The Cleveland Browns claimed cornerback M.J. Stewart off of waivers on Saturday.
Stewart was originally a second-round draft selection by the Tampa Bay Buccaneers in the 2018 NFL Draft, but was waived by the Buccaneers on Thursday after two disappointing seasons.
The 5-foot-11 and 200-pound Stewart played in 21 games and made six starts with Tampa Bay, but never found a role with the Buccaneers despite playing as an outside corner, as a slot corner and as part of the team’s nickel defense.
Therein may lie the problem.
Looking back at Stewart’s draft projections in 2018, there were some who believed that Stewart was better suited to play safety as opposed to cornerback, as NFL.com’s Lance Zierlein pointed out:
Stewart is well-built and very physical in both his coverage and his run support. He’s athletic enough to handle man coverage duties from a variety of techniques whether playing outside or inside and he has the instincts, ball skills and toughness to transition to safety if need be. Stewart can be deployed in a variety of positions in the secondary which should lend itself to early playing time for him with a starter’s role in his future.
While he did not advocate a move to safety for Stewart, Bleacher Report’s Matt Miller highlighted the holes in Stewart’s game that raise some questions about his ability to play cornerback:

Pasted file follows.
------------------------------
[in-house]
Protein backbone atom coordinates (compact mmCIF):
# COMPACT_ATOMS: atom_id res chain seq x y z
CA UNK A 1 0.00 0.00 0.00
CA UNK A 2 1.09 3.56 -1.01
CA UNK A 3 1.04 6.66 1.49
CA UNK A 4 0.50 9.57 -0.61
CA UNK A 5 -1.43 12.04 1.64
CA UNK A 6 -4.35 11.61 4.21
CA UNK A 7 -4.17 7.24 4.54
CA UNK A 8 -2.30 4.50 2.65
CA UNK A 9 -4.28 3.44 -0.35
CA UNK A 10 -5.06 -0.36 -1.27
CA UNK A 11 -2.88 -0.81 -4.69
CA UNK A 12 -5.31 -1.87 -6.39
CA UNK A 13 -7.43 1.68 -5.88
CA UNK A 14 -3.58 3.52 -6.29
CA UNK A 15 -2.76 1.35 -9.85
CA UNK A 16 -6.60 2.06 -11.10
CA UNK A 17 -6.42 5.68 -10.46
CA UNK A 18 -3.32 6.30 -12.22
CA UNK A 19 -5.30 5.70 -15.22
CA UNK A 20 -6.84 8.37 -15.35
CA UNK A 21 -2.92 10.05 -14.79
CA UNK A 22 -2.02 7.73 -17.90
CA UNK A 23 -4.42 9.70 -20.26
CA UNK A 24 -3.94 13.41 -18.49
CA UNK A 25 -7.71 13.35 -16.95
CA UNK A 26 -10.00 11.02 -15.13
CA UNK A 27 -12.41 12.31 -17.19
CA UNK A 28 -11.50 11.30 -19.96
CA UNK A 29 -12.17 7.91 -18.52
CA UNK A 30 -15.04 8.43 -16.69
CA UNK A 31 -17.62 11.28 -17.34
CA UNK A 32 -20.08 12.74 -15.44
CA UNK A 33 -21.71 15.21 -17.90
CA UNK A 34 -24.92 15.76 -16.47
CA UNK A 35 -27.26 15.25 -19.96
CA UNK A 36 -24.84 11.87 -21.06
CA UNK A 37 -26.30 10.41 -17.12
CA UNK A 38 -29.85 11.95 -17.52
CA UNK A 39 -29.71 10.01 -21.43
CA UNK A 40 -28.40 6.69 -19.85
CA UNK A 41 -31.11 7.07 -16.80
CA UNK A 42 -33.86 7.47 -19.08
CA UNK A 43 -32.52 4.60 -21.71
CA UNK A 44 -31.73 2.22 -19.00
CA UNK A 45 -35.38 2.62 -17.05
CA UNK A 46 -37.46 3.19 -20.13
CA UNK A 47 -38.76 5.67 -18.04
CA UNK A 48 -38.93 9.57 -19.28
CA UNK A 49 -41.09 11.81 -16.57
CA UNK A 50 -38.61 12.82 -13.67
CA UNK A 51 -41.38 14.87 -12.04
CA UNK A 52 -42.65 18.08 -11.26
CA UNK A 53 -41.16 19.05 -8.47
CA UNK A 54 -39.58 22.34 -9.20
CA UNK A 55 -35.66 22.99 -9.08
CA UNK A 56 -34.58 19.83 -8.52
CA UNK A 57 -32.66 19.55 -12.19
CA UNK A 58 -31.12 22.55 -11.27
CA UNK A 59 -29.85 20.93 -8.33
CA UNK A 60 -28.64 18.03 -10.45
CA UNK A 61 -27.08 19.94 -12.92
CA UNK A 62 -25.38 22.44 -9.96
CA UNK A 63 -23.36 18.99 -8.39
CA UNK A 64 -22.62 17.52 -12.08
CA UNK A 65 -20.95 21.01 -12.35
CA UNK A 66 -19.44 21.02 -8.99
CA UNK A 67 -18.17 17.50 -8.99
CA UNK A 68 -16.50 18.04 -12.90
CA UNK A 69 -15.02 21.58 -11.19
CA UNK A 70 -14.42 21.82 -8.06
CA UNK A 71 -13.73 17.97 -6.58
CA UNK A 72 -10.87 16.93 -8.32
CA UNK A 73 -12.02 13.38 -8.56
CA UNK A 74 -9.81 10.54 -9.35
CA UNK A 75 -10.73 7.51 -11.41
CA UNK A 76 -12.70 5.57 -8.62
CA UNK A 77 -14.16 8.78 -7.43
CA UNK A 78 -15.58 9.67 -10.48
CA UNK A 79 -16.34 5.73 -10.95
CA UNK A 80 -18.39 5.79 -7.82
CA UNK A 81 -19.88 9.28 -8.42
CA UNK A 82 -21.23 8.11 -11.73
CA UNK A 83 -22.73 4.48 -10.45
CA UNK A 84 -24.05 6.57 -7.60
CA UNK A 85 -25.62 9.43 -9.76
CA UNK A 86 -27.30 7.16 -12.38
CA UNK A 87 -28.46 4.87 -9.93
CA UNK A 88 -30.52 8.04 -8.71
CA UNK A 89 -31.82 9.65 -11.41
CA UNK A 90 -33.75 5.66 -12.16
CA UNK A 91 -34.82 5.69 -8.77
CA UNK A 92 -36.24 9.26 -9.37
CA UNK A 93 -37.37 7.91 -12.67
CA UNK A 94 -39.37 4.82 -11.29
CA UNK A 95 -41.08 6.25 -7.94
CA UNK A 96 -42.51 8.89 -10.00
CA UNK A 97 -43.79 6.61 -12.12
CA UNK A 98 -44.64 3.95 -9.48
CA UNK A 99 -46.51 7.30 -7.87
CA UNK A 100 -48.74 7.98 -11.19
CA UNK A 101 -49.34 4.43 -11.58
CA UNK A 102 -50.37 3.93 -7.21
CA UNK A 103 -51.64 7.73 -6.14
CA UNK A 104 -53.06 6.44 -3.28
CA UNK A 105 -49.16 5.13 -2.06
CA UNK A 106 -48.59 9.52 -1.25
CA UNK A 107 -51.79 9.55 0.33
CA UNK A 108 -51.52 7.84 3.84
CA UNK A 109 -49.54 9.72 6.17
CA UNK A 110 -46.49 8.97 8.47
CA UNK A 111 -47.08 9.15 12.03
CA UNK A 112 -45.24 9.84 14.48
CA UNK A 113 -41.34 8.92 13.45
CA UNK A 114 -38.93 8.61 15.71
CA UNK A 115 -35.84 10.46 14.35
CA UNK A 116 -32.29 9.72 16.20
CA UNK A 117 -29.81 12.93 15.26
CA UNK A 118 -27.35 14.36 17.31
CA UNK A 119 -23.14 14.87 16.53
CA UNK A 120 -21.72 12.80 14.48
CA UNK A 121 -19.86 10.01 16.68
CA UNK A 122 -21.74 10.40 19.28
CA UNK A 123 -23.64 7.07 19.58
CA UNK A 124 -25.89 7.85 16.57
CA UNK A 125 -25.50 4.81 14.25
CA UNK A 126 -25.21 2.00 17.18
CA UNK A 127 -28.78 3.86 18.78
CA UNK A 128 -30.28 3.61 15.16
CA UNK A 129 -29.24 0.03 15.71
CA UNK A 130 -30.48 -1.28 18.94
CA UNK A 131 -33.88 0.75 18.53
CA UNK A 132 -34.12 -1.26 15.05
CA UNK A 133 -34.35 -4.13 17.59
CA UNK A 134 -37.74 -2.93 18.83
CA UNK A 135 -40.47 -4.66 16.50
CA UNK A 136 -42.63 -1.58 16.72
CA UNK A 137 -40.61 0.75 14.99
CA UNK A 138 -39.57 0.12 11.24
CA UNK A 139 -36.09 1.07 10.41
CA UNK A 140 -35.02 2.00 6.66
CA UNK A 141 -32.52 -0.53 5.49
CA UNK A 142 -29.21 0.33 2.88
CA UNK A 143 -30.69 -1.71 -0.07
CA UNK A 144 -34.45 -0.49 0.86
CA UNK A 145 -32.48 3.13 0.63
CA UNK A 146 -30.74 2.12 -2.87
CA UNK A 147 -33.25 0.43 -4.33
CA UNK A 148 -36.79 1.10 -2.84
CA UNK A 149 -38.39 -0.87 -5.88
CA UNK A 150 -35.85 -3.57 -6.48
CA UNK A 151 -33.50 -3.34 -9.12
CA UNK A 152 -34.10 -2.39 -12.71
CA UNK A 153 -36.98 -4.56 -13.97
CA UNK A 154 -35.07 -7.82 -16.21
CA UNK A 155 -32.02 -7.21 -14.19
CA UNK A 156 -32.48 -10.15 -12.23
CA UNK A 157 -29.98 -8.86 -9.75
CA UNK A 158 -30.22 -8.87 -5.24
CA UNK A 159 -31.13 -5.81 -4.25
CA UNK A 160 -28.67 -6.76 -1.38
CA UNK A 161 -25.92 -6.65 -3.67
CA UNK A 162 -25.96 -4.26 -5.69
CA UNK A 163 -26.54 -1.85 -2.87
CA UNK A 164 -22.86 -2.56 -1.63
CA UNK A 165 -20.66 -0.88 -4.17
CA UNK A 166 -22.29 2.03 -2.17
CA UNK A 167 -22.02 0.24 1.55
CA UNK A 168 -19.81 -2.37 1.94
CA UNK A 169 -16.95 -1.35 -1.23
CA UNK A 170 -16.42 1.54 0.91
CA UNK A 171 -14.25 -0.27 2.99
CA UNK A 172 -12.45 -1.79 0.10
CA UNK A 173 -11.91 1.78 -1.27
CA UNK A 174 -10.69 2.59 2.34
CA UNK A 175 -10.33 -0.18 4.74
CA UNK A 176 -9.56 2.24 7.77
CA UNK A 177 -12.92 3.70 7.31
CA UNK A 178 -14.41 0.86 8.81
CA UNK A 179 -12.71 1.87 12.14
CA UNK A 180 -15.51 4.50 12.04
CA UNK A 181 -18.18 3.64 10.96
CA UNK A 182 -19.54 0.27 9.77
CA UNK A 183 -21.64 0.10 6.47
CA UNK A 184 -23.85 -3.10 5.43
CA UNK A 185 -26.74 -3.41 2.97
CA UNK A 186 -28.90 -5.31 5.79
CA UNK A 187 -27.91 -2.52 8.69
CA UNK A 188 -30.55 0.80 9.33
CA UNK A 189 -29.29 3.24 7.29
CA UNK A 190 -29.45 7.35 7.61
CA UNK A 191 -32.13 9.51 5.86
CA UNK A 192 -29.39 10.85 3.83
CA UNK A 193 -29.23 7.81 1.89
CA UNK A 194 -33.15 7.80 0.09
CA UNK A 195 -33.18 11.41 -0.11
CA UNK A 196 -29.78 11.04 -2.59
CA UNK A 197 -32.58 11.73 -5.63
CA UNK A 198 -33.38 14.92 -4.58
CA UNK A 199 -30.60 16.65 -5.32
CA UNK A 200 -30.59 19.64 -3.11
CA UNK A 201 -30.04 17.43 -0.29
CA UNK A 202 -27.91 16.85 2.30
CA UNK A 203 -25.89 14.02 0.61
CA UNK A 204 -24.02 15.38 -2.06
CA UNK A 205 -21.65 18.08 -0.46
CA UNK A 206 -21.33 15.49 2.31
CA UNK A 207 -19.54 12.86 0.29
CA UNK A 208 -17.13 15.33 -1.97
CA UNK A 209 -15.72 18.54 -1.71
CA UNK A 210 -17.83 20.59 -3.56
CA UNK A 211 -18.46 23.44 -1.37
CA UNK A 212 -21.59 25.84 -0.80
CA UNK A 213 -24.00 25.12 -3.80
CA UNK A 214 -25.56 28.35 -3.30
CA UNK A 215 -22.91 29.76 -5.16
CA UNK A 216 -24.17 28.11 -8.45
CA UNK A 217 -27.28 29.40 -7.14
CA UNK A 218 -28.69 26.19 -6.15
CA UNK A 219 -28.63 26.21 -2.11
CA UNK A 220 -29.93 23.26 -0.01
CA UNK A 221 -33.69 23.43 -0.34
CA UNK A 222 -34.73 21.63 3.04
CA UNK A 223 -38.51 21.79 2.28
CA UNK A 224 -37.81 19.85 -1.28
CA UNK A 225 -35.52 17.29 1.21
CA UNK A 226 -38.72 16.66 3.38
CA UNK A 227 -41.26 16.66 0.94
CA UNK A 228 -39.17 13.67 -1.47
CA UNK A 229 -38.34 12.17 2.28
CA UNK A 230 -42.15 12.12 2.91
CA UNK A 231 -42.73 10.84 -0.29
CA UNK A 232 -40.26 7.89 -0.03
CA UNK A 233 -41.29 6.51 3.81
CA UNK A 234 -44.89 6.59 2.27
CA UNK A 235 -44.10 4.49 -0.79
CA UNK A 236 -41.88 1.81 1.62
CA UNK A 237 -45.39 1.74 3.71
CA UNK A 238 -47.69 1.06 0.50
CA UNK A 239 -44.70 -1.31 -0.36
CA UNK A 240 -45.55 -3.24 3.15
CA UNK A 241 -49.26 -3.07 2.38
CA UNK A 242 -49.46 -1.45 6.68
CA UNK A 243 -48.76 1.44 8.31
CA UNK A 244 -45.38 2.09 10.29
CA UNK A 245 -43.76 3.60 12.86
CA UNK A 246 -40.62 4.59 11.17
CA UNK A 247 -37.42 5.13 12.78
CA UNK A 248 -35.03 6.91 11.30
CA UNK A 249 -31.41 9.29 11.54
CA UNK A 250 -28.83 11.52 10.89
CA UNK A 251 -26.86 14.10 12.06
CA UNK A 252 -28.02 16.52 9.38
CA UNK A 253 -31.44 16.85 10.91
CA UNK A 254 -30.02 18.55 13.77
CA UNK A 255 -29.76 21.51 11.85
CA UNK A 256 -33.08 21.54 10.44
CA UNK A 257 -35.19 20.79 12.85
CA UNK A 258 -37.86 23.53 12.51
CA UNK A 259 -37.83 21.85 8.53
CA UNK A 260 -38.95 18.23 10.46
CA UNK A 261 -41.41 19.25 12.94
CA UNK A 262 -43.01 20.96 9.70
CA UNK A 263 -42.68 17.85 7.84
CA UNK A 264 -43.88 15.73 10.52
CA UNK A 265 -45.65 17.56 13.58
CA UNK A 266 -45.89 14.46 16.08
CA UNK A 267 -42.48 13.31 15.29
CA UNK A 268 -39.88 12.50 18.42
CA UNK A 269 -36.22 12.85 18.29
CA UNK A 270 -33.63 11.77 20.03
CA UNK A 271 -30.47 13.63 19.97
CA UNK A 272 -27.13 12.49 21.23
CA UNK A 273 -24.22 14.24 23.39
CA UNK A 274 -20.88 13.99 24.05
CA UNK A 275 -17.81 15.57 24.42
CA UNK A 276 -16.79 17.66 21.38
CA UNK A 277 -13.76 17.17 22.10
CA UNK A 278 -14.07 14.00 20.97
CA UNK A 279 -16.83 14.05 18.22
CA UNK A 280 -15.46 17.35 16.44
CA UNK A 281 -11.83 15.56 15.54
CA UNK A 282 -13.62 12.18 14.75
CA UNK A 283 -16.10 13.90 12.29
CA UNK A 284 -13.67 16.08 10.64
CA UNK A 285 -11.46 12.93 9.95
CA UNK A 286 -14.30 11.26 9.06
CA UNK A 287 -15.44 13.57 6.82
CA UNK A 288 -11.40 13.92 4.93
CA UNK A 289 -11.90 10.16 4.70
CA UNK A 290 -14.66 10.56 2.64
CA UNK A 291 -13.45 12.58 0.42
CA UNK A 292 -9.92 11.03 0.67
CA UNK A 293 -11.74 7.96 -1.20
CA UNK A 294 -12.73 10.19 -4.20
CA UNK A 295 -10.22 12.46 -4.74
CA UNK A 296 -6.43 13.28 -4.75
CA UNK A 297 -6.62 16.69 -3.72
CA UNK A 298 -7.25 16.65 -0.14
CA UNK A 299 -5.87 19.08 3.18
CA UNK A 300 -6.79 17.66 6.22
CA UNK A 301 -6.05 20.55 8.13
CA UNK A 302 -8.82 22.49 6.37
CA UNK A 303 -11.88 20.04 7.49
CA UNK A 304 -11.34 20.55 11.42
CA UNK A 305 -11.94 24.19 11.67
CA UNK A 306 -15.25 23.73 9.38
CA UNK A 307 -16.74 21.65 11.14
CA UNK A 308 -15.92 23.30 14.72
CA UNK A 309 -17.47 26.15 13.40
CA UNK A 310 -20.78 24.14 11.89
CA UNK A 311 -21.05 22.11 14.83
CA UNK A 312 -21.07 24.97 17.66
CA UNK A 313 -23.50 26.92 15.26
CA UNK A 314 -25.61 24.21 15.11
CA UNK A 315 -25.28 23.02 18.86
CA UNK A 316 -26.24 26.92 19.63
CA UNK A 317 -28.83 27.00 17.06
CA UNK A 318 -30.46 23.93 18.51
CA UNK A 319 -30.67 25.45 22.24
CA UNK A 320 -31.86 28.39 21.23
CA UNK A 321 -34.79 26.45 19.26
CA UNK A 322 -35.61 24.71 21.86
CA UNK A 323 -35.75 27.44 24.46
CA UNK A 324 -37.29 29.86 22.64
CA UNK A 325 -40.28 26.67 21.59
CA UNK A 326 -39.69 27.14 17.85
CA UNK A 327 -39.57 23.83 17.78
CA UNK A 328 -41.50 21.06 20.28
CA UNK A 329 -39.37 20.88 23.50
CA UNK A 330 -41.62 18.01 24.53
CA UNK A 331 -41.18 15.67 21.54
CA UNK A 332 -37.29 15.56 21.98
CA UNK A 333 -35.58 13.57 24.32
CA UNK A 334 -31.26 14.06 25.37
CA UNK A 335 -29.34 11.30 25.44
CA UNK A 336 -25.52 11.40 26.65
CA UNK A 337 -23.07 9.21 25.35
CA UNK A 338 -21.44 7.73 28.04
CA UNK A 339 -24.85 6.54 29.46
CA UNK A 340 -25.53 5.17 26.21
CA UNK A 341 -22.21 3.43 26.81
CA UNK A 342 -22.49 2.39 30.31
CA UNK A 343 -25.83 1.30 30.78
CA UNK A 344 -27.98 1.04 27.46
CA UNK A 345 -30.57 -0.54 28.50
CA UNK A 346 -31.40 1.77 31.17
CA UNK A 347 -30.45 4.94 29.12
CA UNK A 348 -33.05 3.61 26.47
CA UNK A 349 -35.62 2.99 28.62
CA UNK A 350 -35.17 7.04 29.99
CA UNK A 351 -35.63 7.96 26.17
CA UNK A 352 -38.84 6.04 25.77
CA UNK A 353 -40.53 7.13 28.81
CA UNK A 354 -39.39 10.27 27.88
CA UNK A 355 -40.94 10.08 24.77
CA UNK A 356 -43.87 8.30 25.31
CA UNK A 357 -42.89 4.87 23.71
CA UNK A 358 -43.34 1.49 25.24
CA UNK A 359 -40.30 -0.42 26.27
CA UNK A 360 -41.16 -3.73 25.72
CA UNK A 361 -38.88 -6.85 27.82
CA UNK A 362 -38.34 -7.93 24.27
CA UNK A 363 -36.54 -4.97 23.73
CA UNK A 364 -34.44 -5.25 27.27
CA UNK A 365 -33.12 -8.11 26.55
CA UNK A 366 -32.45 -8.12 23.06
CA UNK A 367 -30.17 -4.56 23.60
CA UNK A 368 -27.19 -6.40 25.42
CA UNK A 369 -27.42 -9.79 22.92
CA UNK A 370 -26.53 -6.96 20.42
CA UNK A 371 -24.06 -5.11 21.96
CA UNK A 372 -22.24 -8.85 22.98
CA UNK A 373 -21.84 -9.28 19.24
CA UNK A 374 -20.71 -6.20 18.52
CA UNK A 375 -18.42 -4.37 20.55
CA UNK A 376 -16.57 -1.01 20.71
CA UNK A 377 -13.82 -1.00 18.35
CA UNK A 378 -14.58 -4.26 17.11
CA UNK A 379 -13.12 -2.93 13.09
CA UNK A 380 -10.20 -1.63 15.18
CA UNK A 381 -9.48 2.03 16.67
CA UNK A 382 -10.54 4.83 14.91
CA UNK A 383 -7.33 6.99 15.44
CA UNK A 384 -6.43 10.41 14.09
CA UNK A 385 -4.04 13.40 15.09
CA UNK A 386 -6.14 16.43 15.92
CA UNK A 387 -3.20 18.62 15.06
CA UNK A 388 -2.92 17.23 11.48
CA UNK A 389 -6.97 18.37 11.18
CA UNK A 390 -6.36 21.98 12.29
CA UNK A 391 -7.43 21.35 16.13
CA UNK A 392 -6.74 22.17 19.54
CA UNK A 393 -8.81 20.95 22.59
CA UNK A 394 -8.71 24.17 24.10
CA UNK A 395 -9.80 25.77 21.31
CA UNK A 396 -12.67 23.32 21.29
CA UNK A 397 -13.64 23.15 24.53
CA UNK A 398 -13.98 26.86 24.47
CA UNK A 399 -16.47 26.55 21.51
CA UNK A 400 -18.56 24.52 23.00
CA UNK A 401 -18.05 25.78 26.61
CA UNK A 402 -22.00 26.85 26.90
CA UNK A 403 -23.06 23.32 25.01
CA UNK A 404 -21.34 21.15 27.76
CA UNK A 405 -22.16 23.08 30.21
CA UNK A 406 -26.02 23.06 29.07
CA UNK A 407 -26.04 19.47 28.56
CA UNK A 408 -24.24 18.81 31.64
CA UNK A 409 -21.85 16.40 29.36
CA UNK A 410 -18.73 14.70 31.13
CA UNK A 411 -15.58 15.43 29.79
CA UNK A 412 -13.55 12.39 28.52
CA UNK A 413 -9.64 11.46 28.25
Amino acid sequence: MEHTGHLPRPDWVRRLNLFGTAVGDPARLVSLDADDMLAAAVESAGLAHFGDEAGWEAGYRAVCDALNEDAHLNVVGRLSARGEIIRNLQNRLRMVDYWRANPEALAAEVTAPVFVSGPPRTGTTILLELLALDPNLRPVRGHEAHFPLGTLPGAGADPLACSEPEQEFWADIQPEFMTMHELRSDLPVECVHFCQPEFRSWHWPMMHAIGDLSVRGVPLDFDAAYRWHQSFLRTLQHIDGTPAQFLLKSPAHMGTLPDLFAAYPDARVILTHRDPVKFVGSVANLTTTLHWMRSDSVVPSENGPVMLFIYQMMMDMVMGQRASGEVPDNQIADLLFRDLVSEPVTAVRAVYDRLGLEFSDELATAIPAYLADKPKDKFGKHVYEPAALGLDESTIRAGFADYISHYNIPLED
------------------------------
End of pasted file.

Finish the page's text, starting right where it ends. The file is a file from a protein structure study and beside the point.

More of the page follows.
Lacks ideal height (5’10⅞”) to play outside cornerback and doesn’t have the speed to run well in the slot (4.54-second 40-yard dash).
Short-area burst is average; not a twitchy guy and struggles some with hip tightness in transitions.
Will struggle to run with top receivers.
Doesn’t have the height or vertical (35 inches) to compete with taller receivers.
Having a cornerback who is too short to cover wide receivers on the outside and too slow to play in the slot seems like it would be a problem and could help explain why Stewart struggled in Tampa.
While no one is sure how the defensive side of the roster will shake out under defensive coordinator Joe Woods, the Browns only kept five cornerbacks last year on the initial 53-man roster.
If that holds true again this year, four of those five will likely be Denzel Ward, Greedy Williams, Terrance Mitchell and Kevin Johnson. As for the fifth spot, the Browns seem extremely high on undrafted free agent A.J. Green, so it seems reasonable that they would want to invest the time and effort into Green as opposed to a player who has spent two years struggling to play the position.
The safety position is a bit more unsettled and that could be the direction the Browns may go with Stewart in training camp.
Cleveland kept five safeties on the initial roster last year, and just like the cornerback position there are four players that seem to be a lock for the roster: Grant Delpit, Karl Joseph, Andrew Sendejo and Sheldrick Redwine. With little competition behind those four, Stewart could earn himself a spot at a position that might be a better fit for his skillset.
Stewart may ultimately just be a camp body, but as head coach Kevin Stefanski said this past week, with the changes to the training camp schedule the Browns are not going to bring in a player just because they can.
So while it still seems likely that Stewart is the player he showed in Tampa, how the Browns decide to work with him could be worth watching during the upcoming weeks.